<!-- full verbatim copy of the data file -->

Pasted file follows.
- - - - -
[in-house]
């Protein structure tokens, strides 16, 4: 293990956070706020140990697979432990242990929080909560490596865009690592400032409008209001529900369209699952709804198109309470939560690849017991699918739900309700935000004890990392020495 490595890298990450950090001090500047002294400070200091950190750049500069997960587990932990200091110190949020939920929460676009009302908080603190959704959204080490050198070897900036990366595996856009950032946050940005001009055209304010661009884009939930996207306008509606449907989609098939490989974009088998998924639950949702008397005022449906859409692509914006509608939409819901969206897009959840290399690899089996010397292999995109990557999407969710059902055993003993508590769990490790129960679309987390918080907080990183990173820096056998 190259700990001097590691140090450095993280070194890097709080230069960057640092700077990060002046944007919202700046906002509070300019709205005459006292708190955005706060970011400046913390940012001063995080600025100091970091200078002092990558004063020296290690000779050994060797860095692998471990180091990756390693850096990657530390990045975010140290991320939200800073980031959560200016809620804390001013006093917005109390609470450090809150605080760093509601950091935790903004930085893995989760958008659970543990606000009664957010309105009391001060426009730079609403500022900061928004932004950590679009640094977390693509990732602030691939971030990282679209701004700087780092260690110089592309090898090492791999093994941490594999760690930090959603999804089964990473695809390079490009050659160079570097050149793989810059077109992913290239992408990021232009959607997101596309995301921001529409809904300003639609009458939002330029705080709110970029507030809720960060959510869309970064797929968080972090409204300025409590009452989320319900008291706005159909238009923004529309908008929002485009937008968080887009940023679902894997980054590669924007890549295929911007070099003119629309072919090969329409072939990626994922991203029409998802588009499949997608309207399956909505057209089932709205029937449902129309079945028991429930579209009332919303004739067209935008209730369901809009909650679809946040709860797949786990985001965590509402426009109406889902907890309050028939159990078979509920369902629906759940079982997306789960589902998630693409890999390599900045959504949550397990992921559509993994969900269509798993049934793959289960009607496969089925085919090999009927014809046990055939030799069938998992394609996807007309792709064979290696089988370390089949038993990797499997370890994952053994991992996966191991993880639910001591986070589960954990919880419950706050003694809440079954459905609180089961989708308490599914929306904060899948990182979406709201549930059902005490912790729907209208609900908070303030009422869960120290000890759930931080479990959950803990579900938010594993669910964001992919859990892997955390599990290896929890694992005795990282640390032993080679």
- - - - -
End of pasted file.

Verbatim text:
[in-house]
């Protein structure tokens, strides 16, 4: 293990956070706020140990697979432990242990929080909560490596865009690592400032409008209001529900369209699952709804198109309470939560690849017991699918739900309700935000004890990392020495 490595890298990450950090001090500047002294400070200091950190750049500069997960587990932990200091110190949020939920929460676009009302908080603190959704959204080490050198070897900036990366595996856009950032946050940005001009055209304010661009884009939930996207306008509606449907989609098939490989974009088998998924639950949702008397005022449906859409692509914006509608939409819901969206897009959840290399690899089996010397292999995109990557999407969710059902055993003993508590769990490790129960679309987390918080907080990183990173820096056998 190259700990001097590691140090450095993280070194890097709080230069960057640092700077990060002046944007919202700046906002509070300019709205005459006292708190955005706060970011400046913390940012001063995080600025100091970091200078002092990558004063020296290690000779050994060797860095692998471990180091990756390693850096990657530390990045975010140290991320939200800073980031959560200016809620804390001013006093917005109390609470450090809150605080760093509601950091935790903004930085893995989760958008659970543990606000009664957010309105009391001060426009730079609403500022900061928004932004950590679009640094977390693509990732602030691939971030990282679209701004700087780092260690110089592309090898090492791999093994941490594999760690930090959603999804089964990473695809390079490009050659160079570097050149793989810059077109992913290239992408990021232009959607997101596309995301921001529409809904300003639609009458939002330029705080709110970029507030809720960060959510869309970064797929968080972090409204300025409590009452989320319900008291706005159909238009923004529309908008929002485009937008968080887009940023679902894997980054590669924007890549295929911007070099003119629309072919090969329409072939990626994922991203029409998802588009499949997608309207399956909505057209089932709205029937449902129309079945028991429930579209009332919303004739067209935008209730369901809009909650679809946040709860797949786990985001965590509402426009109406889902907890309050028939159990078979509920369902629906759940079982997306789960589902998630693409890999390599900045959504949550397990992921559509993994969900269509798993049934793959289960009607496969089925085919090999009927014809046990055939030799069938998992394609996807007309792709064979290696089988370390089949038993990797499997370890994952053994991992996966191991993880639910001591986070589960954990919880419950706050003694809440079954459905609180089961989708308490599914929306904060899948990182979406709201549930059902005490912790729907209208609900908070303030009422869960120290000890759930931080479990959950803990579900938010594993669910964001992919859990892997955390599990290896929890694992005795990282640390032993080679």